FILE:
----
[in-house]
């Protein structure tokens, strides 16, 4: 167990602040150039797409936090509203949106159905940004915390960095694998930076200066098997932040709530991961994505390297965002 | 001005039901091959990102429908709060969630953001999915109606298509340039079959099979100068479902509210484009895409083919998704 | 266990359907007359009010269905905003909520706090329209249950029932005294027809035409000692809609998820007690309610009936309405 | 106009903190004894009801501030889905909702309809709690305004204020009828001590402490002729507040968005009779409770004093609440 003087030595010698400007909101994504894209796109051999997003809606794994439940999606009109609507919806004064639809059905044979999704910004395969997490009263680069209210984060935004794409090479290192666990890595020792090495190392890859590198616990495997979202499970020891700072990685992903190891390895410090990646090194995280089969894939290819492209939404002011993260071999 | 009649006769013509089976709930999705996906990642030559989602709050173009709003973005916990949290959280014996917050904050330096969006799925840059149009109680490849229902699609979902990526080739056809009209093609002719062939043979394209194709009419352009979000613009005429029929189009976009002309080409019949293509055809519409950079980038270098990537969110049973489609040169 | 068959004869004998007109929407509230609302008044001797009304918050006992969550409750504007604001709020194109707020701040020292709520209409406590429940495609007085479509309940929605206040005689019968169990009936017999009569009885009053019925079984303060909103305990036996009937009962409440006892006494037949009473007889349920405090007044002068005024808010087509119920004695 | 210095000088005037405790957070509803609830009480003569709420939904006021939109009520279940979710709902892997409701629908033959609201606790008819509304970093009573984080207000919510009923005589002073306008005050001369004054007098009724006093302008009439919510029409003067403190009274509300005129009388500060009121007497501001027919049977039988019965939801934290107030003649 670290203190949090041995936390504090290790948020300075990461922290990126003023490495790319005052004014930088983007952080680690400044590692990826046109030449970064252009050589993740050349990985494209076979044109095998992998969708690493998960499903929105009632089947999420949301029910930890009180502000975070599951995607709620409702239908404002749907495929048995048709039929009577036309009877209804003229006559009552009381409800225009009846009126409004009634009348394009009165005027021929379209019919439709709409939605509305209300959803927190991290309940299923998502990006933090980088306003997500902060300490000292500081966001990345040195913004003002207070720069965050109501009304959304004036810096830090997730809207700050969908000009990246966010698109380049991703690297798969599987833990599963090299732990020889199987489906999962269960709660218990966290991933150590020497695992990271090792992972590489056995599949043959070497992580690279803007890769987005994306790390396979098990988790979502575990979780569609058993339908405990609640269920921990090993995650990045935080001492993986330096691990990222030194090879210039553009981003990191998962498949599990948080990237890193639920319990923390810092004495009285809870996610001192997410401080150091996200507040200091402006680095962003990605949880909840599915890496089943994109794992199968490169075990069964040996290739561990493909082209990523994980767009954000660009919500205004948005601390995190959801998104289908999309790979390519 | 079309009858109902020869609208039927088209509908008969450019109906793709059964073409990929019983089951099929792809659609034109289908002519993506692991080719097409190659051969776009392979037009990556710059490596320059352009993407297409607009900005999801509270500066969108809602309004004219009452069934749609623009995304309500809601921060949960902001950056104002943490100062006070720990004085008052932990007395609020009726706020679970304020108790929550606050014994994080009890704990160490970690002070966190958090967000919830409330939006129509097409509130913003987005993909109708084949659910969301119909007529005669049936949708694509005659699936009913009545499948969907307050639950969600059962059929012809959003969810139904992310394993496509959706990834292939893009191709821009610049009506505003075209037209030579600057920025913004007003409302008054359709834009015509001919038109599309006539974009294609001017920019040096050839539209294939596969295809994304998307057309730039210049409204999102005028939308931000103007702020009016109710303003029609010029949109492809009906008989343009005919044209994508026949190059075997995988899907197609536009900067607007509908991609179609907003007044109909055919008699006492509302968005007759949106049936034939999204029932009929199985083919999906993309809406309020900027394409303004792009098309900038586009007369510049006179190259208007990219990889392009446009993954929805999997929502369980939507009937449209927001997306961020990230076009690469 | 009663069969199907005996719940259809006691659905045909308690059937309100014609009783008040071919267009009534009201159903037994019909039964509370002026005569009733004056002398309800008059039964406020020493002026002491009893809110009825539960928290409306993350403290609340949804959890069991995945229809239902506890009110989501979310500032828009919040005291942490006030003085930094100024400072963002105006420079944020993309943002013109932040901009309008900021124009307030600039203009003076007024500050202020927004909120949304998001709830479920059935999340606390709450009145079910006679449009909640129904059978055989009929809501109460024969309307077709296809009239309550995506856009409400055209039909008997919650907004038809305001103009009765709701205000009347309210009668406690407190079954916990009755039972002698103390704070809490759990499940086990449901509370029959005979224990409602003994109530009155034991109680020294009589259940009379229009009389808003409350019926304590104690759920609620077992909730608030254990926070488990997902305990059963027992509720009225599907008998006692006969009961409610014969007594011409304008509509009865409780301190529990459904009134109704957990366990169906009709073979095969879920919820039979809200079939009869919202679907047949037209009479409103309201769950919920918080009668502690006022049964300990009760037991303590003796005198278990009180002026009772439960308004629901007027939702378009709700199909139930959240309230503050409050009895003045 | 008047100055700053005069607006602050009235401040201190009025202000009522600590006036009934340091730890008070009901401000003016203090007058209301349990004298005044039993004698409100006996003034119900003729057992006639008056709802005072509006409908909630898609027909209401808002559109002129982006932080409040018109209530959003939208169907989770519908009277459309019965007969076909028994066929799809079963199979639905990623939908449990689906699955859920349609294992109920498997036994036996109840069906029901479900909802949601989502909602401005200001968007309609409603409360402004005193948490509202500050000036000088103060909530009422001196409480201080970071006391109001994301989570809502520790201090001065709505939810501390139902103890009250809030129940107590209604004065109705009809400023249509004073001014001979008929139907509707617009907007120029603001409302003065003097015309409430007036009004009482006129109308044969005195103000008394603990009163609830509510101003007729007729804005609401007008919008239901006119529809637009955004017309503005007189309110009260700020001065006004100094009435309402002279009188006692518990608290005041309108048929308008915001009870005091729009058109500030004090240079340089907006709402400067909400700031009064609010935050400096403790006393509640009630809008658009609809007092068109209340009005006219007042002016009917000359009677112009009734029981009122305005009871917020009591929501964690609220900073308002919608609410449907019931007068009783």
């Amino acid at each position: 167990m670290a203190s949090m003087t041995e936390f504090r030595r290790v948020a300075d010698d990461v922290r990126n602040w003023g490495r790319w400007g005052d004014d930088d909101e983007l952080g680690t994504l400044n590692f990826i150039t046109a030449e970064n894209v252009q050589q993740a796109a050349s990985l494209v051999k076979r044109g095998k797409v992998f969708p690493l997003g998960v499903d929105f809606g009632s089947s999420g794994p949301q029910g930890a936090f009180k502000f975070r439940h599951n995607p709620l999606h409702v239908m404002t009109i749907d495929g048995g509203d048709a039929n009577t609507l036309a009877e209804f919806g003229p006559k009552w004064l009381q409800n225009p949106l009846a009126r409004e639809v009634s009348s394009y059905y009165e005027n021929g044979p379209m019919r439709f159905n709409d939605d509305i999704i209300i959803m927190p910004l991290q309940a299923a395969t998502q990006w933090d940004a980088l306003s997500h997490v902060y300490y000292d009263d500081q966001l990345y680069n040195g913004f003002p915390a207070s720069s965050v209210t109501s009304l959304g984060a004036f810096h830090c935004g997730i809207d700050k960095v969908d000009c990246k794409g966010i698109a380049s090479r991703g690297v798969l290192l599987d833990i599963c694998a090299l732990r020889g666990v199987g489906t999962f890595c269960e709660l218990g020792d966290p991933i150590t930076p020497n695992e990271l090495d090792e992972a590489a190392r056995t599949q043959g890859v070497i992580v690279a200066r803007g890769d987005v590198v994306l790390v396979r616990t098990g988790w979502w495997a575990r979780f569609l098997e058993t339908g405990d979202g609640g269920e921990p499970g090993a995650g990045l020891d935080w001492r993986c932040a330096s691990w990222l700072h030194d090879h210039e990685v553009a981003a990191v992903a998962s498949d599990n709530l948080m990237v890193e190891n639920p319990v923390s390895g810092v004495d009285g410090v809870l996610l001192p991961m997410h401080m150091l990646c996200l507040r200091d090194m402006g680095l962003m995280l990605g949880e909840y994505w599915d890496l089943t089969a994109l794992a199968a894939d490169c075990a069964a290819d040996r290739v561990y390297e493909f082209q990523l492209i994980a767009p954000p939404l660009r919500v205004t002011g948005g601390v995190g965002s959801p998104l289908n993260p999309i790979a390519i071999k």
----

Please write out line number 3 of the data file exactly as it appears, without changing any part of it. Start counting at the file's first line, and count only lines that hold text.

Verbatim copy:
């Amino acid at each position: 167990m670290a203190s949090m003087t041995e936390f504090r030595r290790v948020a300075d010698d990461v922290r990126n602040w003023g490495r790319w400007g005052d004014d930088d909101e983007l952080g680690t994504l400044n590692f990826i150039t046109a030449e970064n894209v252009q050589q993740a796109a050349s990985l494209v051999k076979r044109g095998k797409v992998f969708p690493l997003g998960v499903d929105f809606g009632s089947s999420g794994p949301q029910g930890a936090f009180k502000f975070r439940h599951n995607p709620l999606h409702v239908m404002t009109i749907d495929g048995g509203d048709a039929n009577t609507l036309a009877e209804f919806g003229p006559k009552w004064l009381q409800n225009p949106l009846a009126r409004e639809v009634s009348s394009y059905y009165e005027n021929g044979p379209m019919r439709f159905n709409d939605d509305i999704i209300i959803m927190p910004l991290q309940a299923a395969t998502q990006w933090d940004a980088l306003s997500h997490v902060y300490y000292d009263d500081q966001l990345y680069n040195g913004f003002p915390a207070s720069s965050v209210t109501s009304l959304g984060a004036f810096h830090c935004g997730i809207d700050k960095v969908d000009c990246k794409g966010i698109a380049s090479r991703g690297v798969l290192l599987d833990i599963c694998a090299l732990r020889g666990v199987g489906t999962f890595c269960e709660l218990g020792d966290p991933i150590t930076p020497n695992e990271l090495d090792e992972a590489a190392r056995t599949q043959g890859v070497i992580v690279a200066r803007g890769d987005v590198v994306l790390v396979r616990t098990g988790w979502w495997a575990r979780f569609l098997e058993t339908g405990d979202g609640g269920e921990p499970g090993a995650g990045l020891d935080w001492r993986c932040a330096s691990w990222l700072h030194d090879h210039e990685v553009a981003a990191v992903a998962s498949d599990n709530l948080m990237v890193e190891n639920p319990v923390s390895g810092v004495d009285g410090v809870l996610l001192p991961m997410h401080m150091l990646c996200l507040r200091d090194m402006g680095l962003m995280l990605g949880e909840y994505w599915d890496l089943t089969a994109l794992a199968a894939d490169c075990a069964a290819d040996r290739v561990y390297e493909f082209q990523l492209i994980a767009p954000p939404l660009r919500v205004t002011g948005g601390v995190g965002s959801p998104l289908n993260p999309i790979a390519i071999k």